When I am accompanied in my walks among the meadow wildflowers in Eliza Howell Park at this time of the year, I often get asked about specific plants. Culver’s Root is the one most commonly asked about.
Culver’s Root may not be noticed immediately as one approaches the wildflower patch in full bloom. It is a little more subtle than some of the purples and yellows.
The plant that inspires the most questions is the one with a number of spikes (perhaps suggestive of a candelabra), each spike with many small tubular white flowers (sometimes tinged with pink). It is striking in its own way but, apparently, not so well known.
The flowers open from the bottom of the spike up. Each flower has a couple brown or orange stamens.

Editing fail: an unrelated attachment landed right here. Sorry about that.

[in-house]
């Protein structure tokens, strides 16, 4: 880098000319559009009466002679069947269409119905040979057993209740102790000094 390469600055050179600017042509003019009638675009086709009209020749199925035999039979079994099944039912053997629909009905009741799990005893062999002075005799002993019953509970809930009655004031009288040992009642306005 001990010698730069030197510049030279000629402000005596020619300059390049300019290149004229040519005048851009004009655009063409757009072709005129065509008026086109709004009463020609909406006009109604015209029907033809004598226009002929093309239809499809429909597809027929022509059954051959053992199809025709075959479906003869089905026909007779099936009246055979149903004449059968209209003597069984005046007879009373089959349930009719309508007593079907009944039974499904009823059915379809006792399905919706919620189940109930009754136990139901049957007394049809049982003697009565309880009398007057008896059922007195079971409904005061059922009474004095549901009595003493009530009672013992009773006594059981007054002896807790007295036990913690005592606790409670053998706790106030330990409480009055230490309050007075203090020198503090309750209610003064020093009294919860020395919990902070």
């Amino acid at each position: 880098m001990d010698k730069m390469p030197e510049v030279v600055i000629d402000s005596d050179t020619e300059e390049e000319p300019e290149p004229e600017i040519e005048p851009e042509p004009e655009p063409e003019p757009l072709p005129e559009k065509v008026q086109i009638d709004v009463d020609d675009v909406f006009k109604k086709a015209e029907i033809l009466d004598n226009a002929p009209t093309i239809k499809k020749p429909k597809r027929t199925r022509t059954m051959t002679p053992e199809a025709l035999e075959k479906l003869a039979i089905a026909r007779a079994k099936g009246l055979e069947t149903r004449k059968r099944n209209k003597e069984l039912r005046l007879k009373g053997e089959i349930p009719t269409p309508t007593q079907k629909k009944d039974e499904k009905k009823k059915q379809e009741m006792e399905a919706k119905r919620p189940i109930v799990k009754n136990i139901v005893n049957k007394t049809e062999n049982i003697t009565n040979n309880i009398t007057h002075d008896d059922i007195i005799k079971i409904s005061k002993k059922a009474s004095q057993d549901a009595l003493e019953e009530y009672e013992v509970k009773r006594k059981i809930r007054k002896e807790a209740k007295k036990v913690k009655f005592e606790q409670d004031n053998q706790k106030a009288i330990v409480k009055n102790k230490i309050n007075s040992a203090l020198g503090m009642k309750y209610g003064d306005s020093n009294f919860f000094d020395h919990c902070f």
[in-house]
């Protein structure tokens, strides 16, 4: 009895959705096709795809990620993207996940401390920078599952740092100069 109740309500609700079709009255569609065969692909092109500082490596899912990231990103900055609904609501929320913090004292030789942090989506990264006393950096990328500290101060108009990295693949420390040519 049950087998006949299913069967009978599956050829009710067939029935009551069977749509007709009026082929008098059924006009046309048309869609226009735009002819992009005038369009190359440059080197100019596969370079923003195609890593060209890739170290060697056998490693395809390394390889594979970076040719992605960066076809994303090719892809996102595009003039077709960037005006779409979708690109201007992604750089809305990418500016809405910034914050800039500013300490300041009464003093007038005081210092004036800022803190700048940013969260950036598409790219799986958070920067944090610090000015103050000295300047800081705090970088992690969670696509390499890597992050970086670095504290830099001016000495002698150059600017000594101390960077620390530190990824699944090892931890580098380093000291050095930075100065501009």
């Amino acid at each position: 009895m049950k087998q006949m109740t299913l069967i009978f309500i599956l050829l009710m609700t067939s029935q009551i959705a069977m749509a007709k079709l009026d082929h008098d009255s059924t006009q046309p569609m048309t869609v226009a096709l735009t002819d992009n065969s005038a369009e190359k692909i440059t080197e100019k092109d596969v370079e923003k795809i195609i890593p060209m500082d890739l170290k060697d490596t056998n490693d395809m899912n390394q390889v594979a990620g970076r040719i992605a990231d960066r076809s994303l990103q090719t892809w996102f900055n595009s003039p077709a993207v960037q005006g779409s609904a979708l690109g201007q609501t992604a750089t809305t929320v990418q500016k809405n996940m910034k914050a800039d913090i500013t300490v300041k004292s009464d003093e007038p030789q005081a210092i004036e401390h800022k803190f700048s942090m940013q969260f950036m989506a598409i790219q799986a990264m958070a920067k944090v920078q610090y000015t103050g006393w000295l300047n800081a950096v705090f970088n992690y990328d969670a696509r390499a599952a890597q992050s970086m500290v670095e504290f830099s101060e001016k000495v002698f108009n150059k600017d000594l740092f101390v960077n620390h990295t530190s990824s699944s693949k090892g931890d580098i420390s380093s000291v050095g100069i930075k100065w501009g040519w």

The common name — Culver’s Root — reflects the medicinal use of the plant (primarily as a laxative). “Culver” was reportedly a physician who promoted its use.
This year the plants seem more common and larger than in previous summers.
Culver’s Root is native to eastern North America and is one of the many Eliza Howell flowers that attract many bees.
Before Eliza Howell became my nature study park, I was not familiar with Culver’s Root. Now I am pleased to be able to introduce others to this elegant flower.